Bill Ackman’s extraordinary call that made $2.6bn off a $27m bet in March was described by The New York Times as “the best single trade of all time”.
There have been several stock market winners throughout the COVID pandemic but none matched Ackman’s - the founder of Pershing Square Capital Management - explosive success.
Mark Spitznagel earned Universa investors 3,612% in March, but that was the result of a long-term strategy that last saw vaguely comparable figures 12 years ago. Meanwhile, Boaz Weinstein’s 71% return at Saba Capital was based on buying up credit default swaps for six months before anyone had even heard of coronavirus.
Ackman’s though, was a single successful trade. But is it the best of all time? Here’s how it compares to a few other spectacular calls.
“Hell is coming”
Bill Ackman, 2020
In mid-March, Bill Ackman warned during an interview with CNBC that the US was severely underestimating the COVID crisis.
“Hell is coming,” Ackman warned, following nightmare about a viral outbreak. He predicted the virus would kill one million Americans and called on Donald Trump to lockdown the country – which subsequently spooked the markets and resulted in frenzied selling.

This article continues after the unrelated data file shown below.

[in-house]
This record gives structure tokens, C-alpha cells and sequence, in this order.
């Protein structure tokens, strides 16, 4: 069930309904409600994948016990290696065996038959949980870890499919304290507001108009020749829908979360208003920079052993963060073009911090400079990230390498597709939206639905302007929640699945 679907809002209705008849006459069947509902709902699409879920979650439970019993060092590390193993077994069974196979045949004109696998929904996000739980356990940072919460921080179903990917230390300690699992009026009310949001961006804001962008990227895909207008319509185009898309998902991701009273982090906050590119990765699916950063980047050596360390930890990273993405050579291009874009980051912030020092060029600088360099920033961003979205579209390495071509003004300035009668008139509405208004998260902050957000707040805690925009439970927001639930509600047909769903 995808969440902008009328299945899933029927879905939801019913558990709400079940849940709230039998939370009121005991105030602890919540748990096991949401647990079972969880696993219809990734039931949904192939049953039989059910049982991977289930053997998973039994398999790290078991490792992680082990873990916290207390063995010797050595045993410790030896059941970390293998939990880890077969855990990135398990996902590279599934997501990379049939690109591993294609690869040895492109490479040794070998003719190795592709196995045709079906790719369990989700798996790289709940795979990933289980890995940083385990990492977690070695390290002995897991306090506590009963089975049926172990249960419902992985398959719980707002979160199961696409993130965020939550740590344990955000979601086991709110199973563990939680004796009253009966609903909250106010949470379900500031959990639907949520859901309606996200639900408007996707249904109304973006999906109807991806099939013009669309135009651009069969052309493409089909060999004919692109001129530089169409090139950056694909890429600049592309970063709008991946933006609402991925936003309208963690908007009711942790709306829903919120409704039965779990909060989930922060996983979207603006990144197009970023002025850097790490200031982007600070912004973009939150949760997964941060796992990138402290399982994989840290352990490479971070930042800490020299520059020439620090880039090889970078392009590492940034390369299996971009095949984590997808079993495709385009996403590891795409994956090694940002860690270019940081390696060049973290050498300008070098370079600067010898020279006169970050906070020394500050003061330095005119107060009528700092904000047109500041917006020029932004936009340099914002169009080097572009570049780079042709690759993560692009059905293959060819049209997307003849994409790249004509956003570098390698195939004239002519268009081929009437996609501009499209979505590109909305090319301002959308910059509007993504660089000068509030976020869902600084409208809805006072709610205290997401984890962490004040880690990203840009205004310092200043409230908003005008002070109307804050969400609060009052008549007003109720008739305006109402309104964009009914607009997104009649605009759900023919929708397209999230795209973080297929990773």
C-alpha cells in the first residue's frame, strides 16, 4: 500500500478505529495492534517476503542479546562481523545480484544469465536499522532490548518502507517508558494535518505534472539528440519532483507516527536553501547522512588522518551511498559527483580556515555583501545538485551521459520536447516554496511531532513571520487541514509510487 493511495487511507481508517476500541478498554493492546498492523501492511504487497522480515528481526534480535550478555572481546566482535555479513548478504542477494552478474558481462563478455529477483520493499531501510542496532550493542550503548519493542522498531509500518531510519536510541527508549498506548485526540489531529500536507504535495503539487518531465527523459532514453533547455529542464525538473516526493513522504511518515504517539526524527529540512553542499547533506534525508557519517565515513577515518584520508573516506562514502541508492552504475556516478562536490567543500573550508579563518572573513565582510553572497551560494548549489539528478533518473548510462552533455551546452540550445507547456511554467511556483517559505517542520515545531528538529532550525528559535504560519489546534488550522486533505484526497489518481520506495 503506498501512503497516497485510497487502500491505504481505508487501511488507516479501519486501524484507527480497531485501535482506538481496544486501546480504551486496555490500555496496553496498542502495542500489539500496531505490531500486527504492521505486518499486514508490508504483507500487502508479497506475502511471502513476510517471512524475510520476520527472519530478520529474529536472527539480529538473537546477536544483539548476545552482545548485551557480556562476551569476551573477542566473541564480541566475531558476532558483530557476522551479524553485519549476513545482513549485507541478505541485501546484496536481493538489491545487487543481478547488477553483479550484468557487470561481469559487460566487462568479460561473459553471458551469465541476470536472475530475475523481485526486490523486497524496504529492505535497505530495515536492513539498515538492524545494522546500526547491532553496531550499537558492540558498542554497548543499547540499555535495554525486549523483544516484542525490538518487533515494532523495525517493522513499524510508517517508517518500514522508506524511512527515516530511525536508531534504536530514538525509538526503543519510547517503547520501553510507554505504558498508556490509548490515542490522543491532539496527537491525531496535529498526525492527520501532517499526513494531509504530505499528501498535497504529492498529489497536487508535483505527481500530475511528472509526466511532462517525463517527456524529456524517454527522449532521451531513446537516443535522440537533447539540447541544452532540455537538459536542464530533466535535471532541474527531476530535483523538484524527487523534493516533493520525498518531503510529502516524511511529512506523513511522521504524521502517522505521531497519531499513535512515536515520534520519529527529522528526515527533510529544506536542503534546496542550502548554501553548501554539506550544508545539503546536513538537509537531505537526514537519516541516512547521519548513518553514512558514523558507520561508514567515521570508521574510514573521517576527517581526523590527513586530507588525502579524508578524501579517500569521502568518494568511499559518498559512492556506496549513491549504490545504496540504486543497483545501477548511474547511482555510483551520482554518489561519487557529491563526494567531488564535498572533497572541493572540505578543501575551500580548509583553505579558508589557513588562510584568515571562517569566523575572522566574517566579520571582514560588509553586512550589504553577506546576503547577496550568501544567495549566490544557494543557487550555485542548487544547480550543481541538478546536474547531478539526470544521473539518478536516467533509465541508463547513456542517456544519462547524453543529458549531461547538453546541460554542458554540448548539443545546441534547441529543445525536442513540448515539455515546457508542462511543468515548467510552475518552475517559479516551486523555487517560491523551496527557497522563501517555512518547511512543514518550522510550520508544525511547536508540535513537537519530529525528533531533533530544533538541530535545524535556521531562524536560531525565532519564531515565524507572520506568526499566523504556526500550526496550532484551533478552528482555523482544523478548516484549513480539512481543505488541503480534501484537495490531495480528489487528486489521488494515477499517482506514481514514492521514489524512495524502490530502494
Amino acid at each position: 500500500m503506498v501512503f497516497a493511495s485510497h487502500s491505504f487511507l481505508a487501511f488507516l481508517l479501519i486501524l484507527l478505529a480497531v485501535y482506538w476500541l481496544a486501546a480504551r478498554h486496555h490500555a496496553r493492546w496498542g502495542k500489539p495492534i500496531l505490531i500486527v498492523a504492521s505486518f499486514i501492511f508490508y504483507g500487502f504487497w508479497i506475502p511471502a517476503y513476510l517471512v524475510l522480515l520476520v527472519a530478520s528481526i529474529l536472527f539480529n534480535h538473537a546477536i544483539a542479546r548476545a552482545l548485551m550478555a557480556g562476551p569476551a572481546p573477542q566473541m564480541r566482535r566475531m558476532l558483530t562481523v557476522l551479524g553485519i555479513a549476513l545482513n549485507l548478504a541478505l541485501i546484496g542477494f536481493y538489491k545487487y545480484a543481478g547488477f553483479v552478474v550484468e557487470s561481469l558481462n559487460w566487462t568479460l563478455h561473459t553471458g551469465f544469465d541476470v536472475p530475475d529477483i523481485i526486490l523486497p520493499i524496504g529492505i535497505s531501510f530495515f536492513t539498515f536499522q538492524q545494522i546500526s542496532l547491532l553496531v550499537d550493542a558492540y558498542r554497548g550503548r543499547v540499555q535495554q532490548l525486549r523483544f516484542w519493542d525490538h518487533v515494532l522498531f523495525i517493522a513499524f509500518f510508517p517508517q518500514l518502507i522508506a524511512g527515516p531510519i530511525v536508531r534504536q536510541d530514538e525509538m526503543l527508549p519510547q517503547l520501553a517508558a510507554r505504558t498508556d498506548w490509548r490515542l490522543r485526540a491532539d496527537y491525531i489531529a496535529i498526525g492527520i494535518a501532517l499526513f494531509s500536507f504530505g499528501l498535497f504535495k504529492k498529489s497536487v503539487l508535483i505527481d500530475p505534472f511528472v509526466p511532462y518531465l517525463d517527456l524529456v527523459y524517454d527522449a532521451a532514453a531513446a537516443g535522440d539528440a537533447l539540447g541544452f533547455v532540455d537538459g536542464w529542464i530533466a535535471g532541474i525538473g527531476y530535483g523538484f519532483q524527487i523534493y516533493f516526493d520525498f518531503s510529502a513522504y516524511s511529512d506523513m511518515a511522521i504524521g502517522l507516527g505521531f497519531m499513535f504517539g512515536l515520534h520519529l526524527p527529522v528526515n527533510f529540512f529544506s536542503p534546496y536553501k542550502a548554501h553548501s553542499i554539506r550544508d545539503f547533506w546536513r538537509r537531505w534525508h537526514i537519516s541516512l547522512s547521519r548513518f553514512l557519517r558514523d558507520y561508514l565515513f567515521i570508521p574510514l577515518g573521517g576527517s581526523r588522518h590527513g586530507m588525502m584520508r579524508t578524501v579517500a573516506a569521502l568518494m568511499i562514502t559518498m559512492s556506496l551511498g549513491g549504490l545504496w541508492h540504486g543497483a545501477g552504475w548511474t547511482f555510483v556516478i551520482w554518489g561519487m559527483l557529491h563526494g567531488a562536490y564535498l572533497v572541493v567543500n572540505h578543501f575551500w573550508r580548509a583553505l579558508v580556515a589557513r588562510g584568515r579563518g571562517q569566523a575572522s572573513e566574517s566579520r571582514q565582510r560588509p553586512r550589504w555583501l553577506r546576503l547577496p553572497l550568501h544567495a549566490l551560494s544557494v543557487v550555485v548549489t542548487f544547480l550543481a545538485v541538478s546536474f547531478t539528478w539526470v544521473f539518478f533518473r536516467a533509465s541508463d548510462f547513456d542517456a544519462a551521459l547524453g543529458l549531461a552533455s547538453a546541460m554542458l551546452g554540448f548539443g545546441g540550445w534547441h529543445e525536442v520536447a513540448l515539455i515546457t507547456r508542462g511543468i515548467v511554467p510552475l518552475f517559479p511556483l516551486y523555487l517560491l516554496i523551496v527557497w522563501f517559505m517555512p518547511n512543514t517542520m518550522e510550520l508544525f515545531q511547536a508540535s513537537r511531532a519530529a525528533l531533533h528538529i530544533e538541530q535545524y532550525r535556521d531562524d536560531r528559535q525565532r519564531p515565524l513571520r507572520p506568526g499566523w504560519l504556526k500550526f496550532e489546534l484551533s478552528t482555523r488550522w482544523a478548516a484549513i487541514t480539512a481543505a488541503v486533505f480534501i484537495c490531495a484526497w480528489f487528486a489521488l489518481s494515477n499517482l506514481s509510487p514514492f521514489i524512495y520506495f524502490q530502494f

While Ackman was clearly genuinely frightened about the potential human tragedy, he was also using credit protection on investment-grade and high yield bond indexes to bet that coronavirus would crash the stock market.
But it was his extraordinary timing — Ackman hedged in late February, as the S&P 500 was hitting a record high of 3,386.15, and exited on 23 March, the day of the index’s nadir at 2,237.40 — that realised such a profit.
“We said: ‘you know what, we’ve got this massive position ... which maybe has the potential to double if credit spreads widen to where they were during the financial crisis’,” he said later.
“‘But if they don’t, and the government takes the right steps, this hedge could be worth zero, and the stock market could go right back up to where it was.’ So we made the decision to exit.” He then invested more than $3bn in risk assets, which paid off as the Federal Reserve heeded his calls to bail out the economy.